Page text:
High School FAQ: Should I take the ACT / SAT One More Time?

Student taking GMAT

For many prospective college students, November is crunch time.

With college application deadlines rapidly approaching in January, now is the time to put the finishing touches on your applications. But what if you’re not happy with your standardized test scores?  With the last SAT exam of 2016 taking place on December 3rd, and the last ACT exam occurring on the 10th, time is running out if you’re still feeling a bit unsure about your scores.

How do you know if you should aim for a higher score by retaking one, or both, tests? It’s an important decision to make, and one that often does not have a clear answer. However, there are a couple of important elements to keep in mind as the registration deadlines approach.

Before making a decision, you need to research the schools you want to submit applications for, find out their average standardized score ranges, and then assess the likelihood that sitting for an additional exam would improve your score. Obviously, if you’re within the average range or below, you should strongly consider retaking the necessary tests.

The SAT and ACT are often used as foundational benchmarks for application strength, and some schools will not even look at your application if your test scores fall below a ‘cutoff’.

Since there are no restrictions on the number of times you can take either test, you never know what could happen if you decide to take the exams in December. Some schools even let you super score, which means that they will take the highest score by section across multiple test sessions and create an overall composite that will go into your application. If your intended schools do in fact have this policy, then strongly consider taking one, or both, tests again in December.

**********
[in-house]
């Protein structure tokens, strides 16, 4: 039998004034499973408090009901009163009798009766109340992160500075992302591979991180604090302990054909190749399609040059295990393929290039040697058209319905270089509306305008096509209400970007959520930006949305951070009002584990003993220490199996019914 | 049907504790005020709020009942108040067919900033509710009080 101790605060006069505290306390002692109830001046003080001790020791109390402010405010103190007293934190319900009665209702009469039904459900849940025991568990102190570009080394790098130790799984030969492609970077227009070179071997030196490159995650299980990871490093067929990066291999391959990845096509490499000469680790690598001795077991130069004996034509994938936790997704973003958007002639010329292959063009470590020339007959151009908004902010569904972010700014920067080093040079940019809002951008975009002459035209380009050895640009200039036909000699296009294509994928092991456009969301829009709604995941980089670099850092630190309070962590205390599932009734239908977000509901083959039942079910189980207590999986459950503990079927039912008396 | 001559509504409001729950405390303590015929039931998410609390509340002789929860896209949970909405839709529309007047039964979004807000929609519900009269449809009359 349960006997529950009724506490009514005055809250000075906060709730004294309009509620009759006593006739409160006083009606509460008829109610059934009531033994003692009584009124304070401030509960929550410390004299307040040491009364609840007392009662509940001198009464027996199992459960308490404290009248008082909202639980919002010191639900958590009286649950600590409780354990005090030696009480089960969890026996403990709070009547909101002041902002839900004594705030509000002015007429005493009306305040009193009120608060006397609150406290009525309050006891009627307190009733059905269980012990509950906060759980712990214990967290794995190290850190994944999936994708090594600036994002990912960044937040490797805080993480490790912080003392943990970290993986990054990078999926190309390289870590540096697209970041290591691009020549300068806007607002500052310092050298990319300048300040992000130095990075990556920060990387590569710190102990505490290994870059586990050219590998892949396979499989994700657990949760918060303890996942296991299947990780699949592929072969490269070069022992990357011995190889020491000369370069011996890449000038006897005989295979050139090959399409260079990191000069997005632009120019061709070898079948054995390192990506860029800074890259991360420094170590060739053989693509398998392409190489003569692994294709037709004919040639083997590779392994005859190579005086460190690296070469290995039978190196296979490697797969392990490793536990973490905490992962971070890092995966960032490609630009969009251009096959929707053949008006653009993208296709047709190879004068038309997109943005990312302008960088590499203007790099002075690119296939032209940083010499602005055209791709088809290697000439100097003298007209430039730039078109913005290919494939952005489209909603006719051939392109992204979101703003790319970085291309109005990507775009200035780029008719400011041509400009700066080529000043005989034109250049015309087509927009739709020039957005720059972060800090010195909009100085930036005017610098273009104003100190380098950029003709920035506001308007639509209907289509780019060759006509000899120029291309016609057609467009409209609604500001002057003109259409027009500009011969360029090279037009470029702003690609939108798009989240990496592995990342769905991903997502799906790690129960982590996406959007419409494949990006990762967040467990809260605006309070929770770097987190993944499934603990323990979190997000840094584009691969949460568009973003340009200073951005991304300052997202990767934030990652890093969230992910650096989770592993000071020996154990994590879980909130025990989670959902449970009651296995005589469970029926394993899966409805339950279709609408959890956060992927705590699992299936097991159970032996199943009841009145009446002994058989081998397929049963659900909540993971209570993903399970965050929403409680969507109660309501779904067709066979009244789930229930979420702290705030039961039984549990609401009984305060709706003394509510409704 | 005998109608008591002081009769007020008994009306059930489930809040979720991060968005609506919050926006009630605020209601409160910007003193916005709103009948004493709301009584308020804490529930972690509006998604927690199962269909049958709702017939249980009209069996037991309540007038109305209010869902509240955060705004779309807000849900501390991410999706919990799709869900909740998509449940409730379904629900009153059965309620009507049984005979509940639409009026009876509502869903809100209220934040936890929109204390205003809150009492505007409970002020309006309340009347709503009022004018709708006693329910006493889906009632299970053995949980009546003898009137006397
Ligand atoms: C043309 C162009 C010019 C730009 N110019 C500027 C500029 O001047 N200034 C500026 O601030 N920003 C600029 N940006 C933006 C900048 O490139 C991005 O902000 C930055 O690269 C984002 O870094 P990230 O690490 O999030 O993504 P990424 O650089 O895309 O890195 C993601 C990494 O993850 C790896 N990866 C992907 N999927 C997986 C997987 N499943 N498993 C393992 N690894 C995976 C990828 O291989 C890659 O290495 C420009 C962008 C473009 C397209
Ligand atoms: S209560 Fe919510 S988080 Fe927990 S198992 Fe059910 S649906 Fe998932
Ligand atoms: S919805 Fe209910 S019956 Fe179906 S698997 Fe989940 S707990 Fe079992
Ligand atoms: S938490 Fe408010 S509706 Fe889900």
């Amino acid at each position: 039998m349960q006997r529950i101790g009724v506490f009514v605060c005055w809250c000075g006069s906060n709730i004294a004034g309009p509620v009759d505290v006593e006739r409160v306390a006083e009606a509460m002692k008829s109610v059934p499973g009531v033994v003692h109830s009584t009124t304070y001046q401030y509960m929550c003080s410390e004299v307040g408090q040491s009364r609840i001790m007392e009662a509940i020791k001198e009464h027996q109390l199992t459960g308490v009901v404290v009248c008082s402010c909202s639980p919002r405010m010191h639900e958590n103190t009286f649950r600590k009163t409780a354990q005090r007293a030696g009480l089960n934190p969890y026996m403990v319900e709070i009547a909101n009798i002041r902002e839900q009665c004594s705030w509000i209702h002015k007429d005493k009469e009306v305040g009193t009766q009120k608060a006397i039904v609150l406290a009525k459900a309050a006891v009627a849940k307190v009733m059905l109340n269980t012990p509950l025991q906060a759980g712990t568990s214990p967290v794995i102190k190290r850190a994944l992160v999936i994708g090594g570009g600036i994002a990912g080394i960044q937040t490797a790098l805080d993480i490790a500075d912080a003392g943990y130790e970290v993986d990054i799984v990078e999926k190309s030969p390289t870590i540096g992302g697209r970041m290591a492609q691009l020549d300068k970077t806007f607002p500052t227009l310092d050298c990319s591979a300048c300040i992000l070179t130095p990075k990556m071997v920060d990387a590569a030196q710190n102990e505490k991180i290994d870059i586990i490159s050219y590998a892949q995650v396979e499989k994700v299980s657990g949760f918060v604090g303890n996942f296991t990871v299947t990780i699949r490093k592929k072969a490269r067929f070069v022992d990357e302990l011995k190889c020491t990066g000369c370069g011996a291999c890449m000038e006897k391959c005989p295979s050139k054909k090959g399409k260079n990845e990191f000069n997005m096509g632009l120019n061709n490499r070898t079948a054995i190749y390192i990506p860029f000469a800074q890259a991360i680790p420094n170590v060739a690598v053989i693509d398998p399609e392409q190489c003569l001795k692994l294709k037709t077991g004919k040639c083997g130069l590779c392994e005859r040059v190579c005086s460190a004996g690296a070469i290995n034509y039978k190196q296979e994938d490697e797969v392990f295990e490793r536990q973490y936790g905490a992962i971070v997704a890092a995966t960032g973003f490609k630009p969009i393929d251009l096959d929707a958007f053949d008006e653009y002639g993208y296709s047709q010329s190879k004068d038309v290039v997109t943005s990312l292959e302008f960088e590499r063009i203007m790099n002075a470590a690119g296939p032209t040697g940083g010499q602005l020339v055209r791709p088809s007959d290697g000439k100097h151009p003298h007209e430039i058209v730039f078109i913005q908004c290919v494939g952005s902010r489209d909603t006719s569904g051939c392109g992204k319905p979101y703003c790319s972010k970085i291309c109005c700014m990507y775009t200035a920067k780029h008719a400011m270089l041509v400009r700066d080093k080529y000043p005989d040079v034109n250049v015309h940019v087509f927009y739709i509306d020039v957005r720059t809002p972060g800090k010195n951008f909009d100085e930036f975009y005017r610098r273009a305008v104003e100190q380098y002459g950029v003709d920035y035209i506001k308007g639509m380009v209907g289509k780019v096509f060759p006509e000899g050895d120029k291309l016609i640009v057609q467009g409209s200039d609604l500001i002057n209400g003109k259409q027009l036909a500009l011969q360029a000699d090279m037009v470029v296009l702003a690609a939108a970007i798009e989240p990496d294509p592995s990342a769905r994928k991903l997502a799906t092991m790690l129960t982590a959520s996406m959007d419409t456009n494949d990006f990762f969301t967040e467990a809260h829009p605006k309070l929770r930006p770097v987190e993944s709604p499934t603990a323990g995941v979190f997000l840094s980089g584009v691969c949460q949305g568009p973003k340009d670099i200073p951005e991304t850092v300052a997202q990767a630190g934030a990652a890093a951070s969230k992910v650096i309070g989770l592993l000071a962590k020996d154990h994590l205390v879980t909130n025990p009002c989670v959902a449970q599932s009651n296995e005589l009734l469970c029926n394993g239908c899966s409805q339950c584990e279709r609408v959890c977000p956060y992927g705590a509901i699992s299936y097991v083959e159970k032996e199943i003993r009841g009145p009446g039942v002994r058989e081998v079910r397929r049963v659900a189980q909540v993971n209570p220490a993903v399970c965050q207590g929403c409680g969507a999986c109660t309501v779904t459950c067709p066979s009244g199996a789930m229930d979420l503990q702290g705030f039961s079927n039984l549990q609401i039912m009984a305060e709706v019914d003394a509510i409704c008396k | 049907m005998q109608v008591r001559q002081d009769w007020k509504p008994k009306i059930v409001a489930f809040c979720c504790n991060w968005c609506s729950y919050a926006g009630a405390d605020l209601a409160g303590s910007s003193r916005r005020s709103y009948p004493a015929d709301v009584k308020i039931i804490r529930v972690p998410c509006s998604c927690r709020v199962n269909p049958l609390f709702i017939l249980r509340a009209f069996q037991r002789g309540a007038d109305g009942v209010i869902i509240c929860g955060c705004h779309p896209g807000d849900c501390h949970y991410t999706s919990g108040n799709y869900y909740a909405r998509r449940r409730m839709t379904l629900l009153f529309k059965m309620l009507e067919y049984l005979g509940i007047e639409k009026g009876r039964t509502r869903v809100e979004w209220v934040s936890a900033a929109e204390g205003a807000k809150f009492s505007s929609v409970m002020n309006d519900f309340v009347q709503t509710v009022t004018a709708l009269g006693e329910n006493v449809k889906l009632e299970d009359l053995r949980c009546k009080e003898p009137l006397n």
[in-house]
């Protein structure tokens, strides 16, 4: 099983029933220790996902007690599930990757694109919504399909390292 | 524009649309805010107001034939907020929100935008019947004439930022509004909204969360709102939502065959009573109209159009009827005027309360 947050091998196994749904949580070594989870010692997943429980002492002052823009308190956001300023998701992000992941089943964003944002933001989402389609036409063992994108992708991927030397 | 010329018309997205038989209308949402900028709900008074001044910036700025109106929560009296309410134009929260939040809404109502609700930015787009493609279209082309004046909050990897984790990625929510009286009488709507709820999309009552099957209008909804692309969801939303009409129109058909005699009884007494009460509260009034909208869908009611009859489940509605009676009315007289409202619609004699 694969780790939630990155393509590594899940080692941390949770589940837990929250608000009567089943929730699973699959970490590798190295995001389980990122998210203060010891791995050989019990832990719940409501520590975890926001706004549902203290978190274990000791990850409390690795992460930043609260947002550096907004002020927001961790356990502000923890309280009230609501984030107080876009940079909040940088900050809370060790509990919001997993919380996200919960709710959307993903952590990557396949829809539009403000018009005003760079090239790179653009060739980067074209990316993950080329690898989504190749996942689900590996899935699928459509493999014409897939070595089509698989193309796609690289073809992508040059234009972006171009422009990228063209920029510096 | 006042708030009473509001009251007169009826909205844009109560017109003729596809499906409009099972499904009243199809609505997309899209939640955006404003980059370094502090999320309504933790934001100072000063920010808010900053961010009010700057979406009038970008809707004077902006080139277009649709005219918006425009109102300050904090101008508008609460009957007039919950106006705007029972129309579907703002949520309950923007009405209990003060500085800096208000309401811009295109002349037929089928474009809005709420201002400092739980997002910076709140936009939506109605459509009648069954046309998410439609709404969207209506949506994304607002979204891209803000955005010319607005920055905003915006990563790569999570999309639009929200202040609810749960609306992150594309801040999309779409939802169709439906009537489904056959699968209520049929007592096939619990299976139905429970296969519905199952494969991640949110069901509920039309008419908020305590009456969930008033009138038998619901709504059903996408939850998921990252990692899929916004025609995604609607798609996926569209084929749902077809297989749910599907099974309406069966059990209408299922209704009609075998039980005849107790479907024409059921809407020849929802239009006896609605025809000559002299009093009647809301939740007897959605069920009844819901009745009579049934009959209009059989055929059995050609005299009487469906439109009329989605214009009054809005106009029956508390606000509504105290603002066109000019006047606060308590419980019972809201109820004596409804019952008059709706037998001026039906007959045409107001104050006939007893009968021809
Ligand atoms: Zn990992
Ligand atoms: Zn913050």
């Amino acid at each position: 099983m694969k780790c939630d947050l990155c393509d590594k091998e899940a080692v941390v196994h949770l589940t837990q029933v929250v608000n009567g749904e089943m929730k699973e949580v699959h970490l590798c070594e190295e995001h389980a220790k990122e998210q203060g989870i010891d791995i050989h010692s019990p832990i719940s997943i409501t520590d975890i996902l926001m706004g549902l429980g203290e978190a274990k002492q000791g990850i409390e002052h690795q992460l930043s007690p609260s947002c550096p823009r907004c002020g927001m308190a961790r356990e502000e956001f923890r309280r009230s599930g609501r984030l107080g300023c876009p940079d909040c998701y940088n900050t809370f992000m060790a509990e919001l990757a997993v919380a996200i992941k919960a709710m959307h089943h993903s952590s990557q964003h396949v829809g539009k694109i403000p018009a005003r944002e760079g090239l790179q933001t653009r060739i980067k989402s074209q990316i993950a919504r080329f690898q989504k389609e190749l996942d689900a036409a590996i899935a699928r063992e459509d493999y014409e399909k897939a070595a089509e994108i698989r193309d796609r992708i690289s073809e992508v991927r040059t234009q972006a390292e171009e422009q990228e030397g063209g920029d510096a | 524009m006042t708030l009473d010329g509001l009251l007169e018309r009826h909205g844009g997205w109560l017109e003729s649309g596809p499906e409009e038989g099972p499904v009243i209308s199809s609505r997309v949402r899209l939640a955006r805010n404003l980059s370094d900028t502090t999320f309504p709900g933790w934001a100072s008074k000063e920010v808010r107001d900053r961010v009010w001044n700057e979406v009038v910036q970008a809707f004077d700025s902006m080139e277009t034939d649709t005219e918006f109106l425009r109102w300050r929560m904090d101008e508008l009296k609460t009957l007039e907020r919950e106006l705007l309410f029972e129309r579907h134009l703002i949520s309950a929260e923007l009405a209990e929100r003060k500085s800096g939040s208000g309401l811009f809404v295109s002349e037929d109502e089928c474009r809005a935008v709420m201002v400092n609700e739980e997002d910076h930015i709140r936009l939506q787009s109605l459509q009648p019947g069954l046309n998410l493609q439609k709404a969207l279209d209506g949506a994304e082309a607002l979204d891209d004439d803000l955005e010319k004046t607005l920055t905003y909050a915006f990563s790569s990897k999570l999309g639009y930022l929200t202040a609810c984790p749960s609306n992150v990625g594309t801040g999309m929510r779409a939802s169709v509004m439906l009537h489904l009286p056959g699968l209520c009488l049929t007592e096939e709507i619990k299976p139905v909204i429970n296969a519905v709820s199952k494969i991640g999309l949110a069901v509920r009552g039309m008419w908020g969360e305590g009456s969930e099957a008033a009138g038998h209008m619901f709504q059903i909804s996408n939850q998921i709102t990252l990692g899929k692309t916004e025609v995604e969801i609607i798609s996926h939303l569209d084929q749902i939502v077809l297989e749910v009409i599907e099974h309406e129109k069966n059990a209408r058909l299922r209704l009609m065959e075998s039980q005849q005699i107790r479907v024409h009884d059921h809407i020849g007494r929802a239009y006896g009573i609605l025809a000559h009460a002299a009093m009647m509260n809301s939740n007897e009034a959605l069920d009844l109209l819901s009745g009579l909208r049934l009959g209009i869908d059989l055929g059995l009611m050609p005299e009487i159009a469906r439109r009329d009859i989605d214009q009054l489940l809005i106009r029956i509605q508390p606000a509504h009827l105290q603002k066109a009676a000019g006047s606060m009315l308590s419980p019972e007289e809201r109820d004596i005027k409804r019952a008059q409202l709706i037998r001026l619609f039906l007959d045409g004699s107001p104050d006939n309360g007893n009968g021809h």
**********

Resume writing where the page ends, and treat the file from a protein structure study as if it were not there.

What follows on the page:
However, be sure to investigate if any of the schools on your list have a ‘send all scores’ policy. Some universities, like Yale and Stanford, call upon you to report all of your test scores to them. While many let you pick and choose what scores you’d like to send, some assume that you will send all of them.

If you’ve taken the SAT and/or ACT an excessive number of times, it might make some schools wary of your application. Some admissions officials would consider an overabundance of test scores a sign that you might not be ready for college because you’re having trouble improving your score.  Others might believe that it signifies poor work ethic, as it can give the impression that you didn’t properly prepare for the exam. If you’ve already taken the tests more than 3 times, you might want to avoid taking the SAT and/or ACT again in December.

December is rapidly approaching, and even up to a month’s worth of preparation time might be insufficient based on your academic strengths and weaknesses. Don’t take the tests for the wrong reasons. If you’re not going to study, or do not have the proper intentions, then don’t waste your time taking the test next month.

Finally, before you make any decision, look over the scores you currently have and reexamine your standardized testing goals. Remember, your college application consists of much more than just test scores. You might be able to strengthen your application in other ways before the January deadline, which will be a better use of your time and resources.